Attracted by the life of the fishing folk, the emerging bathing culture and, above all, the magnificent interplay of light, sky and water, artists like Jan Hendrik Weissenbruch, Anton Mauve and the Maris brothers often used Scheveningen as a subject for their drawings and paintings, and in so doing made the resort on the Dutch coast world famous.
Beach Life – The Hague School and Scheveningen takes a journey through this fishing village on the eve of momentous change. Slowly but surely, the two sides of life in the village – the hardworking fishermen and their families and the visitors strolling along the promenade – diverged more and more. This can be seen in the work of the Hague School painters in Scheveningen. Jacob Maris (1837 – 1899), for example, painted the toiling fishermen, while his brother Willem (1844 – 1910) depicted the donkeys that gave children rides on the beach. And the work of Anton Mauve (1838 – 1888) featured both the fishing boats being pulled up onto the beach by horses, and elegantly dressed visitors to the resort.
The painters of the Hague School were unequalled in their portrayal of the beauty of the interaction of sky, light and water.
Jacob Maris (1837-1899) painted the fishermen hard at work, while his brother Willem (1844-1910) painted the donkeys that gave children rides on the beach. Anton Mauve (1838-1888) showed the fishing boats being pulled up onto the beach by horses, as well as elegantly dressed visitors to the resort.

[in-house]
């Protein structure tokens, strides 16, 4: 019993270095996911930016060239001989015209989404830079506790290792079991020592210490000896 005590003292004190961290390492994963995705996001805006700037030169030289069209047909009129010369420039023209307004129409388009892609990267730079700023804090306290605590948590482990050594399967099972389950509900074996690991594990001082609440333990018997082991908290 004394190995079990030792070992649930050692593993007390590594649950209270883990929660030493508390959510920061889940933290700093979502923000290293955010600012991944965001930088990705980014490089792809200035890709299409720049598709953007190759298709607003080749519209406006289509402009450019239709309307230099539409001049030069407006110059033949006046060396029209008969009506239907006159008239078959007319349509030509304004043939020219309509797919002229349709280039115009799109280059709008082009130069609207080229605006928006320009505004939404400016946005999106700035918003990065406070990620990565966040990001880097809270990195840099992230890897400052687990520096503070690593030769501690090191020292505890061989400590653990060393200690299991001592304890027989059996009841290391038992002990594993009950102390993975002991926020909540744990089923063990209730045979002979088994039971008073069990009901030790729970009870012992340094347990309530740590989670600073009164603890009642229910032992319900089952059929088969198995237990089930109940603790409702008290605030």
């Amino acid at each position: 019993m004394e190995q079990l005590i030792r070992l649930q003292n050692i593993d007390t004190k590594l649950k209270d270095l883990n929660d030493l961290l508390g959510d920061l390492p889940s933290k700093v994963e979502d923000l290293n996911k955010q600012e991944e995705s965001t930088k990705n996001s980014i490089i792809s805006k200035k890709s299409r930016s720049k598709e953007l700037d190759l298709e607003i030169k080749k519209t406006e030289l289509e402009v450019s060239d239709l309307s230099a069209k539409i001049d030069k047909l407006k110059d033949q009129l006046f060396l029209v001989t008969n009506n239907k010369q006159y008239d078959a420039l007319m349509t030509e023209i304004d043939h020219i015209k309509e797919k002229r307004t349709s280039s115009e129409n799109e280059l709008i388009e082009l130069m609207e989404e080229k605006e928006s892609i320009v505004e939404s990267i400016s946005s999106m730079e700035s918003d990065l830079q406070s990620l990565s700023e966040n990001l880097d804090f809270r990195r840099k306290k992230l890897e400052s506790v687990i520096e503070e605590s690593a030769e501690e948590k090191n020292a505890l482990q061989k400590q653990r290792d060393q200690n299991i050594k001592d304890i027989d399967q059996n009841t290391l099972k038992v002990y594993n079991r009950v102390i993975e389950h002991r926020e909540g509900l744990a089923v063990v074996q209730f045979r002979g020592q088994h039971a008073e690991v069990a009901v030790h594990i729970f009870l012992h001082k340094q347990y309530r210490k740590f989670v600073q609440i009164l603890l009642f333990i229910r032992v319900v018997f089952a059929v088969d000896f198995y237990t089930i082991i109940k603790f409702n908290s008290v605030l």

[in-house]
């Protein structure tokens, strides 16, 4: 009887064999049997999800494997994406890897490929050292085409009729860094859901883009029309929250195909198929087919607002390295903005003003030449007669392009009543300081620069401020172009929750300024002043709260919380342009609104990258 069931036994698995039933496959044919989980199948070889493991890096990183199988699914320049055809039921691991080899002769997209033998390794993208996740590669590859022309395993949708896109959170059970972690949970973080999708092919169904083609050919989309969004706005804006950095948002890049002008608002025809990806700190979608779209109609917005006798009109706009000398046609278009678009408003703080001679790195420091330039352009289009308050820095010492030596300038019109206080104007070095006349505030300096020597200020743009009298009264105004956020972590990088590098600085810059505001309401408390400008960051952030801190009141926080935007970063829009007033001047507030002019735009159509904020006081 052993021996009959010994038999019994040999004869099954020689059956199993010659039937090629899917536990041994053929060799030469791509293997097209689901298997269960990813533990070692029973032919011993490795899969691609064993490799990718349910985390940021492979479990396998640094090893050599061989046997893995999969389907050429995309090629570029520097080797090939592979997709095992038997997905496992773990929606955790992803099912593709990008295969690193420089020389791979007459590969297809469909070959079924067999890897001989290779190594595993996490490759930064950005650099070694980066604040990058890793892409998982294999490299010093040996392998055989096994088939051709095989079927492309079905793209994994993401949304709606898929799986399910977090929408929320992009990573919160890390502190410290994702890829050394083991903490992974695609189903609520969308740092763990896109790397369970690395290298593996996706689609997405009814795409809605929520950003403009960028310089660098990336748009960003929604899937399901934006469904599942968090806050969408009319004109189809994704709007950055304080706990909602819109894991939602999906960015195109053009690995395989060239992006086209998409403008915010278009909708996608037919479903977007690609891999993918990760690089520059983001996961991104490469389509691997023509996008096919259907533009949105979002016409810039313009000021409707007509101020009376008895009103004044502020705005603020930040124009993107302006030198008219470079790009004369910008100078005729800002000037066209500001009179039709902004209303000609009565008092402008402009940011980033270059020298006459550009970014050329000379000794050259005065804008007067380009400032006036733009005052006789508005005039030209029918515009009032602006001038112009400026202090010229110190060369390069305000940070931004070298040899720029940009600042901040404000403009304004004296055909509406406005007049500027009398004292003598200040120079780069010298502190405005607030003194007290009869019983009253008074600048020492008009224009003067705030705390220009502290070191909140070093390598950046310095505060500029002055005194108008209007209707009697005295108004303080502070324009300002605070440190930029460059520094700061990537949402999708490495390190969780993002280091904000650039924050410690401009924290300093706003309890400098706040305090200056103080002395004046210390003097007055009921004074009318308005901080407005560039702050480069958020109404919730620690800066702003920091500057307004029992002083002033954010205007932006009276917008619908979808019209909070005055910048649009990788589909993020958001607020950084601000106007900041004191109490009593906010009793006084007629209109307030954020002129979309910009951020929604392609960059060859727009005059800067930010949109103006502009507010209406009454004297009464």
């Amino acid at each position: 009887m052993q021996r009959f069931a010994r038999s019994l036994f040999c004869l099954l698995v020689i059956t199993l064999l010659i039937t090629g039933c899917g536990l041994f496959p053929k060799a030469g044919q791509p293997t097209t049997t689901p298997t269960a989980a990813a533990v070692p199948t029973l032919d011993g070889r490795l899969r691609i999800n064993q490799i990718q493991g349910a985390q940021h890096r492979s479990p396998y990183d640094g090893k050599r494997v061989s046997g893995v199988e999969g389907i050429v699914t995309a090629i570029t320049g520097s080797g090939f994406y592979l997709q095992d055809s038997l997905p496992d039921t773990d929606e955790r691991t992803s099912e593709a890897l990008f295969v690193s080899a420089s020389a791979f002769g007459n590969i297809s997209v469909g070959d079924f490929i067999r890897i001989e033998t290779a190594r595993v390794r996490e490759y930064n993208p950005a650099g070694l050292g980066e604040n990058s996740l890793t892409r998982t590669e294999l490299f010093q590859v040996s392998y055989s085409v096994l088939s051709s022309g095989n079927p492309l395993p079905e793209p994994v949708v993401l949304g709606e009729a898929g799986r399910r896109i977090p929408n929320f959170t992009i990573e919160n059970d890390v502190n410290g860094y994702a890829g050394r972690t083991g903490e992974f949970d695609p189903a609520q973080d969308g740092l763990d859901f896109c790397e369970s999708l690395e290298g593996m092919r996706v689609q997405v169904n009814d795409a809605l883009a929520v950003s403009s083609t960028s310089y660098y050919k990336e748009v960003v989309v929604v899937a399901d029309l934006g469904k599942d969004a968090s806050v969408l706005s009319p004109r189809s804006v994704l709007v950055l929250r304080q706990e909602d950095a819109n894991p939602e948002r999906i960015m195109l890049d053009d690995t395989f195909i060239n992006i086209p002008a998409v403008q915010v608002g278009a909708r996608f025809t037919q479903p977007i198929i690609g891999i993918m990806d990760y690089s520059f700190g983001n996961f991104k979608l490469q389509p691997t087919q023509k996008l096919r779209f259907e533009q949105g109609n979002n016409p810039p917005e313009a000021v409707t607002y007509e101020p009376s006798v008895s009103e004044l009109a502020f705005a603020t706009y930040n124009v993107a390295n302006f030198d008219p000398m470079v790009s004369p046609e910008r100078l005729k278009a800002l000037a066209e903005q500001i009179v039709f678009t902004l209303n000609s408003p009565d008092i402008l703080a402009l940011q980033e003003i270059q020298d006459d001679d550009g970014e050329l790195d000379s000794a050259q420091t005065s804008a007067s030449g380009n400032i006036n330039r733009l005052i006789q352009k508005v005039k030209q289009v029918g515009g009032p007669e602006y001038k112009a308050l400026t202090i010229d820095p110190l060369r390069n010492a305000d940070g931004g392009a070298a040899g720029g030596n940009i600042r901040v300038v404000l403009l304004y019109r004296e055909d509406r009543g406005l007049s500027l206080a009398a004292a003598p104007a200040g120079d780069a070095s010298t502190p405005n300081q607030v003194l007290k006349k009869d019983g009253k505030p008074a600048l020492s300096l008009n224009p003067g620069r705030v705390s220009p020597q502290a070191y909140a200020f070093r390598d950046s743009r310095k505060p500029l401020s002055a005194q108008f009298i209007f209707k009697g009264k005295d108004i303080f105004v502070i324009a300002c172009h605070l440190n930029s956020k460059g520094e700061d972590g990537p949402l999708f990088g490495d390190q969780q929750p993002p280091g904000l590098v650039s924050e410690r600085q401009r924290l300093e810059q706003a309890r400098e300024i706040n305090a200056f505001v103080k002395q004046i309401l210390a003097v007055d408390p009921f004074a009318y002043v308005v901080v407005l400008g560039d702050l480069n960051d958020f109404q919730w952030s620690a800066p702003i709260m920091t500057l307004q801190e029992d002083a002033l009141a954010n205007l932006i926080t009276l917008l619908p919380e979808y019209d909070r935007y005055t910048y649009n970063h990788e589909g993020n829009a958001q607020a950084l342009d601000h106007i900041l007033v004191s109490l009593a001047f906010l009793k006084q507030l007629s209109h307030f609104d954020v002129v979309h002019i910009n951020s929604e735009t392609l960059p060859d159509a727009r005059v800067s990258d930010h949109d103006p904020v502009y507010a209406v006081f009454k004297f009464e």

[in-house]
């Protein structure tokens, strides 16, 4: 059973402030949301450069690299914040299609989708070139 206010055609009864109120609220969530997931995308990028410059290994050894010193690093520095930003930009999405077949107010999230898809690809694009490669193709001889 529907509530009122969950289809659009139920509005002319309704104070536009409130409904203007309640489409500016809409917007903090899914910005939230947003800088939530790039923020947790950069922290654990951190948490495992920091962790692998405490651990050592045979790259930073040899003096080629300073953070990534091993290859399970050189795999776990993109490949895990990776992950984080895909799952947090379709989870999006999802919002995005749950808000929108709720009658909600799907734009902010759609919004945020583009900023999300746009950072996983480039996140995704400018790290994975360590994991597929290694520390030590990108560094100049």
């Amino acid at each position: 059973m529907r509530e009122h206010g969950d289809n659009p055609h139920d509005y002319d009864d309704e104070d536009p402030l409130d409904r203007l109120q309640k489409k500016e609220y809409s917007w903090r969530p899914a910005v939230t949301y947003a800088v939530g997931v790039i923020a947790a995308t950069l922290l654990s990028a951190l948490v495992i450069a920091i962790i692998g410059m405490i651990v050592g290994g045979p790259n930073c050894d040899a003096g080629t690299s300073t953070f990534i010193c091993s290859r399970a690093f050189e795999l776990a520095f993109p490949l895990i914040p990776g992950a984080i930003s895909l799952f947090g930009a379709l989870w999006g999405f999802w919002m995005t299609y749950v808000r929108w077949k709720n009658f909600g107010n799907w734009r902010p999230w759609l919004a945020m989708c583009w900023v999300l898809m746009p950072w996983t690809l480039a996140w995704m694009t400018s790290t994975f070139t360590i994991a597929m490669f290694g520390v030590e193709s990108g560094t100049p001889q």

Other artists specialised in the magnificent natural scenery of the coast, depicting the constantly changing sea and the richly varied skies in all kinds of weather conditions. Despite the subject matter, the painters of the Hague School used silver-grey for their beach scenes and seascapes. It is the colour of the light over the North Sea, as it is carried across the water to the land.
Alongside over seventy paintings, drawings, photographs and archive material, the exhibition will also feature a unique group of sketchbooks that belonged to Anton Mauve. These books have rarely been displayed because of their fragility, and they will be partly presented in digital form in the exhibition. The drawings give a lively impression of the fishing village in days gone by.
The exhibition has been sponsored by Nationale-Nederlanden.